Two researchers at the University of Toronto, Dr.Alejandro Jadad and Peter Gernburd did a research on the authenticity of spam mail, that advertises drugs. They set up 3 e-mail accounts and monitored the spam being sent to them.
In one month the accounts were sent 4,153 spam messages (82% of the total amount of mail). 32% of the spam mail was Health-related.
The researchers tried buying 27 products using a special low credit card. They only managed to buy 9 products : 5 prescription drugs (erectile dysfunction drugs and anti-anxiety medication), the remaining were natural health products such as weight management medication and drugs for penile enlargement.
The credit card was charged only for the products that went through, but effectiveness of the drugs remains in question.
“These could be fake. These could be real. These could be adulterated. We don't know,” Jadad said.
According to Jadad, the authenticity of the drugs (which is currently being tested) is really not the biggest problem, beceuse even if they are real this time that they purchased them, they might not be the other time around. They won‘t necessarilly be detrimental to one‘s health but might well be ineffective and if they are, there will probably be no way of getting the money back or catch the perpetrators, since only 58% of the active links were still viable a week after the purchase. The number is becoming less with every passing day.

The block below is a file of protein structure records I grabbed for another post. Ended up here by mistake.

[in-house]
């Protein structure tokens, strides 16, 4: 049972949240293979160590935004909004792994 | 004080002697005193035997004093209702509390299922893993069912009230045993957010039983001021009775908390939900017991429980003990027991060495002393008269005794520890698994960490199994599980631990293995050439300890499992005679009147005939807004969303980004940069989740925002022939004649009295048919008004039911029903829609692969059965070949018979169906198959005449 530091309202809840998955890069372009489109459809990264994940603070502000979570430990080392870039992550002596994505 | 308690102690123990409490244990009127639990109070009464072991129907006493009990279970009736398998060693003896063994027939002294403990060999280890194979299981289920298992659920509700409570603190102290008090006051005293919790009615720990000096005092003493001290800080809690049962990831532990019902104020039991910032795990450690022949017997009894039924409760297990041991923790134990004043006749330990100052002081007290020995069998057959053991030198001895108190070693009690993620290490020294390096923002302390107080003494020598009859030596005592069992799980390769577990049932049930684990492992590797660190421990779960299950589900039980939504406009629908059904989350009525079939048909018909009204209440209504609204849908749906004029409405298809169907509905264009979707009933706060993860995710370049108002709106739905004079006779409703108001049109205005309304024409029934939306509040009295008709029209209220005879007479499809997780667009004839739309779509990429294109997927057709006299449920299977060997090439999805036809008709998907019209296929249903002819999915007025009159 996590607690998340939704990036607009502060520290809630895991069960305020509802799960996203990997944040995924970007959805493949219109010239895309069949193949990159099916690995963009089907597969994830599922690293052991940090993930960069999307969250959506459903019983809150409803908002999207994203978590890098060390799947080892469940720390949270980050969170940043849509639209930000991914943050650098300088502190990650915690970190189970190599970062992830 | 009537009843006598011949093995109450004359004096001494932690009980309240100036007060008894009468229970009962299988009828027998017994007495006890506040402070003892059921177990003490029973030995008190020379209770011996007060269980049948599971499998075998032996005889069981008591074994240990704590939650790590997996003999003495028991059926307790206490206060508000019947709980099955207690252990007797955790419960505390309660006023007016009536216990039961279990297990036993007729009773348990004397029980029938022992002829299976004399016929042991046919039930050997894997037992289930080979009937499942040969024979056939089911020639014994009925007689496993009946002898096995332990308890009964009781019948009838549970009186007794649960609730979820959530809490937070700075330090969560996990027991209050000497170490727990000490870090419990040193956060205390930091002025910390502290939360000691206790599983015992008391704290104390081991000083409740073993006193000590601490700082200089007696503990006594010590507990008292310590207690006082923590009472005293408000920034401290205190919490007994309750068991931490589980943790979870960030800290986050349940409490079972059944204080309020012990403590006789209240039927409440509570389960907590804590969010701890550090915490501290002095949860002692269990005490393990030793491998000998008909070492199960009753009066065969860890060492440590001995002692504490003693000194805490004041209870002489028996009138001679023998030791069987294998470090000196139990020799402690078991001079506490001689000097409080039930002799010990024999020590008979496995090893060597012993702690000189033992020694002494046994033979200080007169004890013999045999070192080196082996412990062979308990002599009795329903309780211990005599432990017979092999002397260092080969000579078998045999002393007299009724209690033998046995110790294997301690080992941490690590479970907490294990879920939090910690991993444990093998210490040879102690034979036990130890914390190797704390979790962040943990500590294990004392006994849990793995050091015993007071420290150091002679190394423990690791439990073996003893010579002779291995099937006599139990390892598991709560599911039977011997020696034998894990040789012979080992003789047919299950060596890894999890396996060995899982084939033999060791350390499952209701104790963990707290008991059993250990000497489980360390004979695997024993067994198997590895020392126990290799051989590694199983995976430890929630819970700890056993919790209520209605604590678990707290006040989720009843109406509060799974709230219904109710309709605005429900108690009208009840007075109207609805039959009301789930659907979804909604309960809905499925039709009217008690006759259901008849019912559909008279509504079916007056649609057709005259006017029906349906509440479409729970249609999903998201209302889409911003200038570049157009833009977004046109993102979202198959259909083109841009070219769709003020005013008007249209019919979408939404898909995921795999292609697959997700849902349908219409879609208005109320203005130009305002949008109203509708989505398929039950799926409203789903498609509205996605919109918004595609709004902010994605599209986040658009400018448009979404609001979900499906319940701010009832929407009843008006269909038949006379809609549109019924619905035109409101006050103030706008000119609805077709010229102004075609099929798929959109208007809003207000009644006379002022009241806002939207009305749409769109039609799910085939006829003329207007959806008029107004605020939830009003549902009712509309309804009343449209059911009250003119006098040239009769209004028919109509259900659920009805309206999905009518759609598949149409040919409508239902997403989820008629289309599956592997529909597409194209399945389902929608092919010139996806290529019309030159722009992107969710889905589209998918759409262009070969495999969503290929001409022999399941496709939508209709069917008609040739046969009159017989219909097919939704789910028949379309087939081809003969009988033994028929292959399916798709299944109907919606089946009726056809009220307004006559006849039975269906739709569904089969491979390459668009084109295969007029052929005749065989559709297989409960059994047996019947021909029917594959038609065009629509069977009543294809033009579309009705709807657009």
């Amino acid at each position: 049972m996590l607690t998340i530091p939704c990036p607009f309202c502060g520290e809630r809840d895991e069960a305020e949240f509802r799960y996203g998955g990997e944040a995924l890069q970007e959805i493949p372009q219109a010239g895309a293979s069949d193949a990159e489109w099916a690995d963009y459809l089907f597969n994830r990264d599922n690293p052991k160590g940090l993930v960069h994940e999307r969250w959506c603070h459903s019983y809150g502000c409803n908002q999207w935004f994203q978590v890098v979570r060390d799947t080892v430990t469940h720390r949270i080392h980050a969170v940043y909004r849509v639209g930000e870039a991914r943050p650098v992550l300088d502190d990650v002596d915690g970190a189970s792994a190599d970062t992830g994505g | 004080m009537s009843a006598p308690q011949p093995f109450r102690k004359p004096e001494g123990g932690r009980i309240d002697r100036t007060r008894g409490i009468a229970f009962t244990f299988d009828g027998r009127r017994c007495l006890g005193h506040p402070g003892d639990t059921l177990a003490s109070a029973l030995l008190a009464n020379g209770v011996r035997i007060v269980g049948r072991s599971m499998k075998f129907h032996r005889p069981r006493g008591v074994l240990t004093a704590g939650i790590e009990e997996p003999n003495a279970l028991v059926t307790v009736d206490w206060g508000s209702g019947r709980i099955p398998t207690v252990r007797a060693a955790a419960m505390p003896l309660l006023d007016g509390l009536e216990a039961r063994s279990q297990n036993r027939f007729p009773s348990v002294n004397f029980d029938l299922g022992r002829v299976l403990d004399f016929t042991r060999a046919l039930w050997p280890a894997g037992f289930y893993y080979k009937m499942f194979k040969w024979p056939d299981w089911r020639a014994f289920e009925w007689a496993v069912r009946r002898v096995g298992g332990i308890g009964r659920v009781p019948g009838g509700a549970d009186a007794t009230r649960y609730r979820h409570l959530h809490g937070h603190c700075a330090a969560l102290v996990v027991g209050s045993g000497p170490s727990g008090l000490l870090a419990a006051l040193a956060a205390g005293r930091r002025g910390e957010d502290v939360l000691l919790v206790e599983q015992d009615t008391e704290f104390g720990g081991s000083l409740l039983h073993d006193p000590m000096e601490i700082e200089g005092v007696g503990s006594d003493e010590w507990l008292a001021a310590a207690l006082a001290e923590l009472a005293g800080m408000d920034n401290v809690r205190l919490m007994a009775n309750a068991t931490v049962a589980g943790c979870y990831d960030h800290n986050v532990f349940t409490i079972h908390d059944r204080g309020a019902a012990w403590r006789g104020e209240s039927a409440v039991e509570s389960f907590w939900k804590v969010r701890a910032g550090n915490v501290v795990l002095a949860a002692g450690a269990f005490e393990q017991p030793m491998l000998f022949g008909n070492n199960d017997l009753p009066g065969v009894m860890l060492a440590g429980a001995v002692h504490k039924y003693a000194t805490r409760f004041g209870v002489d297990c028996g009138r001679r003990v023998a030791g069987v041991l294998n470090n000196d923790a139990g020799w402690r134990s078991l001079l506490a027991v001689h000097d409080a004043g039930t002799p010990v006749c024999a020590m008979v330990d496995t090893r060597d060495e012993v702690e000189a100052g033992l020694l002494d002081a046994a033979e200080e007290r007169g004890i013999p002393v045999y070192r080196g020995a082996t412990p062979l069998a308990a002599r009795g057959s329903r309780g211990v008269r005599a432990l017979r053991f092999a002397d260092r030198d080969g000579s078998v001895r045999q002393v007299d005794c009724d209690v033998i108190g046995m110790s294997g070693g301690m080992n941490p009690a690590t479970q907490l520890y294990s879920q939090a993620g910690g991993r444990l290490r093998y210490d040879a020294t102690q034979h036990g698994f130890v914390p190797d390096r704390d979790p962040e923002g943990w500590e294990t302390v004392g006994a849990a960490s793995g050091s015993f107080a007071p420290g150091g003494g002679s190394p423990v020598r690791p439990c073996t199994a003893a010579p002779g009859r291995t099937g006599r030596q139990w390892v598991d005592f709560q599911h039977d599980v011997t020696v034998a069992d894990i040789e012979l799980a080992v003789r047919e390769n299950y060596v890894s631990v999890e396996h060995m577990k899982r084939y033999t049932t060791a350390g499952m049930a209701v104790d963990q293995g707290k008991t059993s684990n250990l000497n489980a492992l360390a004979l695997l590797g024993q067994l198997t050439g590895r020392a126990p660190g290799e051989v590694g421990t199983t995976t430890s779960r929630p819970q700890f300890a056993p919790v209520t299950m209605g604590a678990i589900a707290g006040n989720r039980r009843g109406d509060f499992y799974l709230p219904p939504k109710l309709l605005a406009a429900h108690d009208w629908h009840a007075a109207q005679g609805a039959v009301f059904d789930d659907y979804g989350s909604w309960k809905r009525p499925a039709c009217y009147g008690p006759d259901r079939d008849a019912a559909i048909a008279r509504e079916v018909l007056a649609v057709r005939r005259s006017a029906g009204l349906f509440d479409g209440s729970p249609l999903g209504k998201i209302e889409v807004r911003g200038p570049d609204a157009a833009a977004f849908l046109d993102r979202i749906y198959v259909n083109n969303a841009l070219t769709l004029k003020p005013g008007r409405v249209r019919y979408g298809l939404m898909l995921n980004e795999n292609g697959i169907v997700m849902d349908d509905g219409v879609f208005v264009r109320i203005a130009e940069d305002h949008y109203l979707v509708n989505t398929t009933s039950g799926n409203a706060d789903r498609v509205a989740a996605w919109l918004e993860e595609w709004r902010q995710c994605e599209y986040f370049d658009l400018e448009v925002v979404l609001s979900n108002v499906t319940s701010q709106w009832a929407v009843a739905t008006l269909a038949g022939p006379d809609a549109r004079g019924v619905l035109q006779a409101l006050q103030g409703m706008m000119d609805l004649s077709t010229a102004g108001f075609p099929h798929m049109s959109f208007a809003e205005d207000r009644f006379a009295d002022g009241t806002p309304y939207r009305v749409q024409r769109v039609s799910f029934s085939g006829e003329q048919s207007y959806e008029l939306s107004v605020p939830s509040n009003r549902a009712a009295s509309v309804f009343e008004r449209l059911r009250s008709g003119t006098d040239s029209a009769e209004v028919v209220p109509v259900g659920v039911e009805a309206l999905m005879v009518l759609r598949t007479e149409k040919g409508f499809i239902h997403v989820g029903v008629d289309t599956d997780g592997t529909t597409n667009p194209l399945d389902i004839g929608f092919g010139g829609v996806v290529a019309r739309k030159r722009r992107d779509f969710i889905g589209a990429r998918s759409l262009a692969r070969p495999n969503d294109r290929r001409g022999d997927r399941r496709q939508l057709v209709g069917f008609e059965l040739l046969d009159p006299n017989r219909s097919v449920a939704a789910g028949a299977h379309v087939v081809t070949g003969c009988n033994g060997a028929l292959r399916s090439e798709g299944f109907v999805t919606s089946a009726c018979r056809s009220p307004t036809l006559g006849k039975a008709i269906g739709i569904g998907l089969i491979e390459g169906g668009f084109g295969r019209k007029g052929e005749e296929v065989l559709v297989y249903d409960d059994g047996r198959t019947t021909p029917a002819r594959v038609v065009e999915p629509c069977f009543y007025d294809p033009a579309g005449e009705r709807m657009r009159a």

The amount of spam shows that there are actually people who believe these messages and that is why the knowledge of the fallacious nature of spam should not be discarded as known to everyone.